Part of my being autistic means that I struggle with too much information on a page.  I can see all the information in one go and I struggle to filter out what I actually need. For this reason, I like to work with a photo of my characters in front of me rather than using written profiles. The image needs to give me the right feel for the character as well as the right look. It can take some time to find an image with just the right feel, but when I do, I can use it as a reference point for that character.

The inspiration for my story ‘Akea – The Power of Destiny’ came from a photograph, but it also came about by accident. While working on an idea for a story involving a dalmatian and a husky, I started trawling the internet for images that captured the essence of the characters I was trying to create. Finding photographs of these two dogs together was surprisingly straight forward, but what happened when I found a specific image was very unexpected.

I could tell this husky didn’t want to share a story with the dalmatian.  Instead, she told me her own story – a story in which she would go from feeling out of place among the sled dogs she was expected to fit in with, to feeling perfectly at home among the wolves with whom she had nothing visibly in common. I started with her birth into a family of sled dogs, and before I realised it, the rest of the story began flowing out faster than I could have imagined.

As each new character introduced itself into the story, I searched for photographs to represent them. The writing was very intense. It felt like the whole story was pre-written in my head and my hands were having difficulty keeping up. Sometimes I wasn’t aware of what I was writing. In fact, when I had finished the final chapter and someone asked what happened in it, I didn’t know until I went back and read it.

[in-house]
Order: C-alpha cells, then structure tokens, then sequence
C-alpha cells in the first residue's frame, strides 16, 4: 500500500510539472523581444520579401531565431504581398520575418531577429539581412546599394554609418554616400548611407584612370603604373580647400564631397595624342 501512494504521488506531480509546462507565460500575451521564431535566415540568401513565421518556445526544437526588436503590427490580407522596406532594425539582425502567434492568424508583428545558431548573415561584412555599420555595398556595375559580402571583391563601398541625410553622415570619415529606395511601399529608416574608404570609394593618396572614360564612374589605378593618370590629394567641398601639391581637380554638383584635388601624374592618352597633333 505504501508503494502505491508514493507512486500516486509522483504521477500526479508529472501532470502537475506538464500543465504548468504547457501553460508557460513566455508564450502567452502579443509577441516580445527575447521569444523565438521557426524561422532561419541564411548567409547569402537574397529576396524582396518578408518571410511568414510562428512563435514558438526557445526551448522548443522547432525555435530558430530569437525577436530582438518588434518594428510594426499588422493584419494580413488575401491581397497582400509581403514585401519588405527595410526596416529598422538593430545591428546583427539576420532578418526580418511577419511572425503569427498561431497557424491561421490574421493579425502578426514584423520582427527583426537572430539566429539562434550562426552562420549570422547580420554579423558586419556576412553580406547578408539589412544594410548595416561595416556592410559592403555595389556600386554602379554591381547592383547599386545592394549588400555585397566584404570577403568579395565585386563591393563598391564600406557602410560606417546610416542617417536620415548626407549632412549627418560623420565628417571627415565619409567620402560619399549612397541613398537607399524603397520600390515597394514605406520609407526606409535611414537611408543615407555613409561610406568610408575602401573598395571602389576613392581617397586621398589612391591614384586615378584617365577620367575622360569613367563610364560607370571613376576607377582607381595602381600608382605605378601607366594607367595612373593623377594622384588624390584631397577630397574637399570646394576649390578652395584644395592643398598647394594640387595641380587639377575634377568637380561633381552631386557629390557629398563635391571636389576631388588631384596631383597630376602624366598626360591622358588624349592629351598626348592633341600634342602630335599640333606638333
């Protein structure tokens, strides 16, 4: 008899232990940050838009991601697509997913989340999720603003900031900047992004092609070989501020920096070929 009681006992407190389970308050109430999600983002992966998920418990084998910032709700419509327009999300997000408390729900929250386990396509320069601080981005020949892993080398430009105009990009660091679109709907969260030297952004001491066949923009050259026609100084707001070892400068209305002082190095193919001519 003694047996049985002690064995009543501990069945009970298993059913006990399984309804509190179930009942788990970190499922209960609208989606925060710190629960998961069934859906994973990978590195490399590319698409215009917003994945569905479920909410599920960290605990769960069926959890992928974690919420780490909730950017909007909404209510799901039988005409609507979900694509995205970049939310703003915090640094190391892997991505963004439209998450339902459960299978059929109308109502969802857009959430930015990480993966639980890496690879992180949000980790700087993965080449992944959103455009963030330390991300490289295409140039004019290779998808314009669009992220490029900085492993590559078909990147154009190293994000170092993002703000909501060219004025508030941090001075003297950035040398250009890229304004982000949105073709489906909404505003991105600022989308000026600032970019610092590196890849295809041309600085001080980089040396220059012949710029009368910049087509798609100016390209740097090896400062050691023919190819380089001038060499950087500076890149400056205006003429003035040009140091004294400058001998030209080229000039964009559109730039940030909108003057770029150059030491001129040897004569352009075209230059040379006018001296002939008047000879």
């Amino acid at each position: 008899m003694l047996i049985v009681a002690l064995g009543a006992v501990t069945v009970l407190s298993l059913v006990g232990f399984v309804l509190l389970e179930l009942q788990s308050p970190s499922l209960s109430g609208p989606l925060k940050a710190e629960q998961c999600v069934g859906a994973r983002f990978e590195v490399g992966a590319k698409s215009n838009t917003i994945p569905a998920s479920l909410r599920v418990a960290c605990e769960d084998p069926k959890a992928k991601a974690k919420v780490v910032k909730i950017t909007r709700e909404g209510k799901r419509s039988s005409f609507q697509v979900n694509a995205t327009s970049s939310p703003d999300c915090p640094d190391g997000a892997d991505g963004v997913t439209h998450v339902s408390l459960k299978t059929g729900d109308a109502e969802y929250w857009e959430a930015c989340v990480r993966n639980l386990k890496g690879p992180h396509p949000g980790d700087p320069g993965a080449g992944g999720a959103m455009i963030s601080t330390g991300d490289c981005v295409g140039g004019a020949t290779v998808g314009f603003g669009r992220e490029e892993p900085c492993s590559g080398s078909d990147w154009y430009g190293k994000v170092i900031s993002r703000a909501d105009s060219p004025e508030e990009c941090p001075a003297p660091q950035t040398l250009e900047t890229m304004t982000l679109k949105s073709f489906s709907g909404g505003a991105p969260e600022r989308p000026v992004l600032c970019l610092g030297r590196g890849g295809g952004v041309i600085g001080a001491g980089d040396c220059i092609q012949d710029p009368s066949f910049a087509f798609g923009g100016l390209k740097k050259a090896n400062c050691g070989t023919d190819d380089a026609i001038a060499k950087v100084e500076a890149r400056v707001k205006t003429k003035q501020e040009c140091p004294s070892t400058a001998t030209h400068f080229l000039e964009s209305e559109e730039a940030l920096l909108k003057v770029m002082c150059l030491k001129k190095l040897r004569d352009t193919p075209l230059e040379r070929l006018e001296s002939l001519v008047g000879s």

I had not planned for this story to be part of a series, but a family member made a comment when they had finished reading the final chapter, and this immediately triggered my imagination again. I started writing ‘Akea – His Mother’s Son’, which looks at what happens to Akea and her children, and this book should be out later this year.

Book Excerpt

I have also written parts of the next four stories involving Akea and her extended family. And all this started with a single photograph of a husky with a dalmatian. Incidentally, the Dalmatian story was never written.

At the forest edge, a silvery shape appeared from behind a grassy mound. Eacnung howled and her pups obediently ran to her; all except for Akea who was rooted to the spot; curious but unafraid. She was intrigued by the appearance of a creature she had not seen before; almost mesmerized in fact.

“Akea!” bellowed her father, “Obey your mother at once. Never trifle with a volk, never!” Akea blinked, unable to break free from the wolf’s hypnotic stare. Kelleher barked in an attempt to gain his daughter’s attention, but it was the appearance of the owner with his twelve bore that caused the wolf to run, breaking his hold on Akea. It was then that she felt her father’s paw strike the side of her shoulder. “Get inside now Akea,” he growled angrily. “And never disobey me again. A volk spells trouble; always remember that.”